When valve 132 is in the closed and locked position, gasses are prevented from travelling from lumen 166 through passage 156. As such, when handle 40 is moved back to the home or retracted position, a pressurized gas will be produced. When valve 132 is opened, the high pressurized gas will pass through passage 156 and into aerosolization mechanism 16 to extract the powdered medicament from receptacle 22.
Referring back to FIG. 10D, valve actuator 164 is shown in an unlocked position where handle 40 has not yet been fully extended. In the unlocked position, valve seat 158 still covers passage 156. In this way, when handle 40 is being extended, air is prevented from being drawn through passage 156 and lumen 166. Instead, the pressurization cylinder which pressurizes the air upon operation of handle 40 is filled with air through a check valve in a bottom of base unit 12 as described in greater detail hereinafter. In this manner, any residual powdered medicament which is disposed within aerosolization mechanism 16 will be generally prevented from being drawn through valve 132 and into the pressurization cylinder where it may hinder operation of apparatus 10. Although in the closed state prior to full extension of handle 40, valve seat 158 does not provide a seal to allow pressurized gas to be produced within the cylinder until valve actuator 164 is in the locked position. In this manner, if handle 40 is only partially extended and then moved back to the home position, gasses from the cylinder will be free to move through lumen 166 and through valve 132.
Referring now to FIG. 10K, apparatus 10 is shown with aerosolization mechanism 16 inserted into base unit 12. Receptacle 22 is fully inserted and handle 40 has been moved back to the home position after being fully extended so that both interlocks 102 and 130 have been released. With both interlocks clear, fire button 42 is ready to be pushed to begin the aerosolization process. As shown, when receptacle 22 is fully inserted, pocket 98 is aligned with pointed tip 50 and side punches 80.
As illustrated in FIG. 10L, when fire button 42 is pushed, gear teeth 110 are pivoted about pivot pin 108, causing lifter 104 of carriage assembly 38 to move receptacle 22 toward aerosolization mechanism 16. When fully depressed, pointed tip 50 and side punches 80 pierce through receptacle 22 and enter into pocket 98 as shown. Stop 86 engages carriage assembly 38 (see FIG. 10N) to ensure that pointed tip 50 and side punches 80 are not pressed through the bottom of pocket 98 while seal 87 provides a seal between aerosolization mechanism 16 and receptacle 22. Depression of fire button 42 causes valve actuator 164 of actuator arm 138 to be released from its over-center position, thereby unlocking valve 132. The high pressurized gas stored within base unit 12 then flows through lumen 166 as shown by the arrow, causing valve 132 to “pop open.” More specifically, the release of valve actuator 164 causes the high pressurized gas to come into contact with the underside of diaphragm 160 causing valve seat 158 to be lifted from passage 156. In this manner, air is allowed to flow through passage 156 and into aerosolization mechanism 16. The high pressurized gas then extracts the powdered medicament from pocket 98, deagglomerates the powdered medicament and disperses the powdered medicament into the capture chamber as previously described.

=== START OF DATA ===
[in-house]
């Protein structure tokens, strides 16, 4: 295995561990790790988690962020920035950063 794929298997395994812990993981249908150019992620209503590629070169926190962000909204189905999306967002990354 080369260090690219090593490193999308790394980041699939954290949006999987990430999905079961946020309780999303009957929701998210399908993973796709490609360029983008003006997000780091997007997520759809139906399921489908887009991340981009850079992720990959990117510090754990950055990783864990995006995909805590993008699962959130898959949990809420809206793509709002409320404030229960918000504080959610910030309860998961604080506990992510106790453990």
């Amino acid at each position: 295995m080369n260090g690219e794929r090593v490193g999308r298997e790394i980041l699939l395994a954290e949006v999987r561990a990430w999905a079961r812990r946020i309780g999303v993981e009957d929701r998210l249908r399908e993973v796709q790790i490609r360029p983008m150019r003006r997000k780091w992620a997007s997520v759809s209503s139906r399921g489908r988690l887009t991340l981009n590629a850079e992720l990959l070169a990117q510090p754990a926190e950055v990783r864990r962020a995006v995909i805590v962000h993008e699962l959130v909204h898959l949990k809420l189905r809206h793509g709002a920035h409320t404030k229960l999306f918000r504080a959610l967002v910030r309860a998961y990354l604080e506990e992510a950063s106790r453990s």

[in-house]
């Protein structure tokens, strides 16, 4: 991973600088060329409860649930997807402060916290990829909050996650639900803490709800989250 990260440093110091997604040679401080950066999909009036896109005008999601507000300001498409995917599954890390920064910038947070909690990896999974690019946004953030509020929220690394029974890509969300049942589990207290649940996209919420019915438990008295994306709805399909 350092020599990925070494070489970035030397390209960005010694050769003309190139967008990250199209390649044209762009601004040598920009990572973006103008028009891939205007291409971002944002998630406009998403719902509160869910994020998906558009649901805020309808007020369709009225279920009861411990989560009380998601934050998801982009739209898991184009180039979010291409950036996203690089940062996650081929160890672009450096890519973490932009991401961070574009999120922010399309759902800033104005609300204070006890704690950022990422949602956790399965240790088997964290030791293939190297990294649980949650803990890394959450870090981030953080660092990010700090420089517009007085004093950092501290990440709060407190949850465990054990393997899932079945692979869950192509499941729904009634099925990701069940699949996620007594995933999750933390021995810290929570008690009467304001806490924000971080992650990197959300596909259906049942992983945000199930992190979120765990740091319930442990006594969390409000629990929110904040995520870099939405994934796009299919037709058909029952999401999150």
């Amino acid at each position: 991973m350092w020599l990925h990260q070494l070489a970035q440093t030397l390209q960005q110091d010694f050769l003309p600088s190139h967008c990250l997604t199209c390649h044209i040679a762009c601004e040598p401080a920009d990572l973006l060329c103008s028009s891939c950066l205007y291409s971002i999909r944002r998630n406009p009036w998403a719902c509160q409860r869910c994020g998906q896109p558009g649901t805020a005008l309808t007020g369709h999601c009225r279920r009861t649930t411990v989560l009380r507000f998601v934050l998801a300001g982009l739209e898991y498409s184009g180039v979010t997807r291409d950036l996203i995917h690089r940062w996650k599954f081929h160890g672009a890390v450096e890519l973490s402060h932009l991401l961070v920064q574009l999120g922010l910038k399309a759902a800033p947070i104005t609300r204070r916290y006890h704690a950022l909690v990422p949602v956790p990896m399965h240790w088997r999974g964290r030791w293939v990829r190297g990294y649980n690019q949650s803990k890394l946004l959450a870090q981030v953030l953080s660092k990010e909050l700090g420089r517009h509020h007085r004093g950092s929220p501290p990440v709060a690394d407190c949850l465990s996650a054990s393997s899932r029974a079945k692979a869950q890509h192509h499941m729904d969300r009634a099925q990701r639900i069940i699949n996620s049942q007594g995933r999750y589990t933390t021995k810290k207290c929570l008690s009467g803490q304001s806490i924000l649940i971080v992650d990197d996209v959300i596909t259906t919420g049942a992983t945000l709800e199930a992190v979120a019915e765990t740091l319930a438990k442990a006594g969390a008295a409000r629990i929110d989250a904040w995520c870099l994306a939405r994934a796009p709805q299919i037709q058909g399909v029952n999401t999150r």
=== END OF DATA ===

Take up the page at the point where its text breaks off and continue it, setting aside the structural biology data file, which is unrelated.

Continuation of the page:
One particular advantage of aerosolization apparatus 10 is that the powdered medicament is extracted from receptacle 22 almost immediately after it has been pierced by aerosolization mechanism 16. In this manner, the powdered medicament within receptacle 22 remains fresh until it is aerosolized.
Referring now to FIGS. 10M and 10N, operation of fire button 42 to release actuator arm 138 from the locked position will be described. Fire button 42 includes a tab 170 which engages a post 172 on valve set arm 142. As fire button 42 is further depressed, tab 170 pushes valve set arm 142 out from under boss 152 on chassis 150 (see FIG. 10H). In turn, valve actuator arm 138 is allowed to move back away from its over-center position, unclamping diaphragm 160 (see FIG. 10L). As illustrated in FIG. 10N, fire button 42 is fully depressed so that post 172 on set arm 142 is in a released position.
Still referring to FIGS. 10M and 10N, as fire button 42 is pressed, gear teeth 110 and 112 operate to transfer trigger motion from fire button 42 to lifter 104. A spring beam 174 is included on lifter 104 and engages a notch 176 in carriage assembly 38. Spring beam 174 is employed to raise carriage assembly 38 so that receptacle 22 may be coupled to aerosolization mechanism 16. As illustrated in FIG. 10M, stop 86 on aerosolization mechanism 16 has not quite come into contact with carriage assembly 38. In FIG. 10N, carriage assembly has engaged stop 86 to stop motion of carriage assembly 38. Further, spring beam 174 is deformed due to the further upward travel of lifter 104. In this way, spring beam 174 will serve to lower carriage assembly 38 back to the starting position after inhalation is complete as described hereinafter.
Base unit 12 includes a hook 178 which is coupled to release button 46 (see FIG. 10L). Hook 178 catches a tab 180 on lifter 104 when carriage assembly 38 is fully raised and the pressurized gas has been released as illustrated in FIG. 10O. When release button 46 is pressed, hook 178 is released from tab 180 so that carriage assembly 38 may be lowered to the starting position. As previously described, spring beam 174 assists in moving carriage assembly 38 back to the starting position. As shown in FIG. 10P, carriage assembly 38 has been returned to the starting or ready position where receptacle 22 may be removed by pulling it from carriage assembly 38.